California Wildfires: How can they affect us?

Sara Sanguinetti, Staff Writer

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California is in wildfire season again – and this time, the fires are more widespread and intense.

Each late summer, wildfires blaze throughout California, destroying wildlife and homes. 2018’s wildfire season is reportedly the worst in state history, with fires so far burning 810,000 acres of land against a previous yearly average of 720,000.

While Amador Valley isn’t close to many of the fires raging all over California, students and teachers alike are still affected by the bad air quality.

“I have asthma, so it makes me feel very bad sometimes and it makes it really hard to breathe,” said Alyssa Samuli (‘19)

Students in sports, marching band, and other outdoor extracurriculars are especially affected by the smoke during practices and competitions.

“It has actually affected us sometimes with the air quality, especially since I’m a cross-country runner. Sometimes when we go outside to go on a run we have to be careful that we don’t overdo it because of the fires and how the smoke has affected the areas around us,” said Isabelle Smedley (‘19).

Nikki Bondale (‘21) added, “When people go outside, they can’t do strenuous workouts or anything that they usually do because of the air quality. It can damage your lungs and make you sick.”

Students have good reason to be wary of the air quality. Smoke from the wildfires has been proven to contain harmful particles, including carbon monoxide and carcinogen polyaromatic hydrocarbon. These and other components of smoke leads to sickness, heart damage, and cancer.

In the heart of the fires, whole towns are being evacuated, leaving homes in the blaze’s path. Along with the loss of property, many people have died in the fires, a high percentage including firefighters combating them.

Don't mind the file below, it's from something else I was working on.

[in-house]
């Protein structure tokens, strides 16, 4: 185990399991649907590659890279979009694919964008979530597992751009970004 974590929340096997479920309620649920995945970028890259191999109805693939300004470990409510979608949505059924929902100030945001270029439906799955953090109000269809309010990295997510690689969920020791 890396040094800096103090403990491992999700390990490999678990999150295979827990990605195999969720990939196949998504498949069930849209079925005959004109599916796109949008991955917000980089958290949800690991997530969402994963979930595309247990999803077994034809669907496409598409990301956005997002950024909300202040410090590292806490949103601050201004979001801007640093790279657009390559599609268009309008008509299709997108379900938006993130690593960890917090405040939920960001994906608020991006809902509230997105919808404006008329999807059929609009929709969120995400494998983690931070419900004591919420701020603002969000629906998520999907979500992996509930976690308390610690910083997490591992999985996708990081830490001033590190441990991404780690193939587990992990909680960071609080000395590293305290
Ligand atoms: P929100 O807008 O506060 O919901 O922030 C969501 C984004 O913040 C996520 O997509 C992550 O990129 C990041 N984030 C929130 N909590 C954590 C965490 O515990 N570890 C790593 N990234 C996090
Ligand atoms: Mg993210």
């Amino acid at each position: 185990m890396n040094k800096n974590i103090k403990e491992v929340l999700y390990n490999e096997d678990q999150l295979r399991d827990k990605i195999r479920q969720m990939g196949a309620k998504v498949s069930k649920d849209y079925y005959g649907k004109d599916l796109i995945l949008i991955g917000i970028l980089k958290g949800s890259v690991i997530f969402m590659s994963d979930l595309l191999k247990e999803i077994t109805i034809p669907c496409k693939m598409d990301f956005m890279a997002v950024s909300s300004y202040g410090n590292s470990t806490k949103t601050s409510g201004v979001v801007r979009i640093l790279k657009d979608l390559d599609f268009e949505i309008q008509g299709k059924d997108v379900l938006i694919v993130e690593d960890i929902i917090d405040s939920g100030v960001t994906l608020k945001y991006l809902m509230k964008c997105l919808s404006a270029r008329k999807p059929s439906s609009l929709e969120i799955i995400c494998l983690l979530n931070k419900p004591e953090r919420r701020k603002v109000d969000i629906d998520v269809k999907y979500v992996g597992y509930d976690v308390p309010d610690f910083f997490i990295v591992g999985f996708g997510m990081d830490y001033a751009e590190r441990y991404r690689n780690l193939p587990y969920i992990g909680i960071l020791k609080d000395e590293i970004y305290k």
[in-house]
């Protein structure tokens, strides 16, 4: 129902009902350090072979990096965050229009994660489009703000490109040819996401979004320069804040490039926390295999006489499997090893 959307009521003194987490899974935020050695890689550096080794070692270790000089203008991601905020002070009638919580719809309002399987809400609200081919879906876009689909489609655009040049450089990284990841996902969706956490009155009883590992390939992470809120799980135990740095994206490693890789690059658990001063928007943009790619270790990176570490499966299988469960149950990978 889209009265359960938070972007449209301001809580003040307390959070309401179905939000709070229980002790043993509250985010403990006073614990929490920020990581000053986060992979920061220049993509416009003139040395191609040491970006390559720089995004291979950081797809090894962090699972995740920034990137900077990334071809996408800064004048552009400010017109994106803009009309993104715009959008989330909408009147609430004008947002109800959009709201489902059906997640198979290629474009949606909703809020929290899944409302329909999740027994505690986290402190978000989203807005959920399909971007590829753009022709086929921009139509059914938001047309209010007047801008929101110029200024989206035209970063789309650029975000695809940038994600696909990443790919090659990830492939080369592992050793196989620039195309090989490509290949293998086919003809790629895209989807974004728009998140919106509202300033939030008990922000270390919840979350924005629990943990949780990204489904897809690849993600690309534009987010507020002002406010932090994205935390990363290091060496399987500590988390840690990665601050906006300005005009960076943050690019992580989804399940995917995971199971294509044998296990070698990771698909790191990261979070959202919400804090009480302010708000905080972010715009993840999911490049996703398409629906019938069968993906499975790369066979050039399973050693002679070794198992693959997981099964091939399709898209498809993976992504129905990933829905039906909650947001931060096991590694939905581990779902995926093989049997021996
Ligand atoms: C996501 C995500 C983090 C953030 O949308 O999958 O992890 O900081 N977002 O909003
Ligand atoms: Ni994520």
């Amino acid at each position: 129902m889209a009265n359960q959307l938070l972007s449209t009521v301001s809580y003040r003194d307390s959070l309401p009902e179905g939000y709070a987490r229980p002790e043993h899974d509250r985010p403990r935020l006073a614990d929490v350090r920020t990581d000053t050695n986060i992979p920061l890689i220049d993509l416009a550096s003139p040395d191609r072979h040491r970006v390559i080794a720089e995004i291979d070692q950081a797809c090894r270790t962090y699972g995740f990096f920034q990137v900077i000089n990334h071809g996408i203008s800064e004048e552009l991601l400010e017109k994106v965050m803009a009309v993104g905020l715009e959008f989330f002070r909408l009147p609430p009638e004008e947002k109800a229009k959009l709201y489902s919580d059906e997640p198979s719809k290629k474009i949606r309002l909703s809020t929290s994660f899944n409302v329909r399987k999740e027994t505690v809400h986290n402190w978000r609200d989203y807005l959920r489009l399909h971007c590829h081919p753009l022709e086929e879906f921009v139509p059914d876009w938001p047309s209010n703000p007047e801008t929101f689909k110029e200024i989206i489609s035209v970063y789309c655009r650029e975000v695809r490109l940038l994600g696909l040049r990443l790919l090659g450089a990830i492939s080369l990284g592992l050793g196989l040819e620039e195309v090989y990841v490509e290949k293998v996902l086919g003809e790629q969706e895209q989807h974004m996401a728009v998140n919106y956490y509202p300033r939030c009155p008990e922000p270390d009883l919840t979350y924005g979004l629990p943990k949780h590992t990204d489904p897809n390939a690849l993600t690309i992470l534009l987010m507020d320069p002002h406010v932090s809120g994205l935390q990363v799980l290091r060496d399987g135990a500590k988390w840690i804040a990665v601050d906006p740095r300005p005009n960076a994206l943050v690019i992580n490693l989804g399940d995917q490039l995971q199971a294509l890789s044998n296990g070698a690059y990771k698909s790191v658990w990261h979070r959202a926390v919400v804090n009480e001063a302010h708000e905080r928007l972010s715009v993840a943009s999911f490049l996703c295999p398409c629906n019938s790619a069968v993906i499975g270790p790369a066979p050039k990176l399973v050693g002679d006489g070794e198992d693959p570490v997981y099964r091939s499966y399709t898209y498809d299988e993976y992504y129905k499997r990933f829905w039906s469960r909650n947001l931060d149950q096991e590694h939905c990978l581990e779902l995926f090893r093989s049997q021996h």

With wildfires igniting all over California, it is possible one could start near Pleasanton. Some are worried about the vague evacuation procedures.

“I’m really freaked out by the fires in north county, like the Napa fires from a year ago, because as I look around the tri valley, we look just like their territory. I think there should be more public service announcements of where to go and what we need to do,” said Amador Valley social studies teacher, Mairi Wohlgemuth

State officials and environmentalists are debating on what is the best course of action to reduce the number of wildfires. Experts suggest inducing controlled fires to burn away flammable brush and thinning forests by increasing logging.

“More controlled burns, getting some of that debris that’s just dry, dead plant material that is very combustible, trying to clear that,” proposed Amador Valley math teacher Jason Oswalt. “That’s an expensive task, but that’s kinda your best bet.”

The amount of fires in California is expected to increase over the next century. With this, hopefully an effective solution is quickly decided to combat their destruction.

           Mercury News

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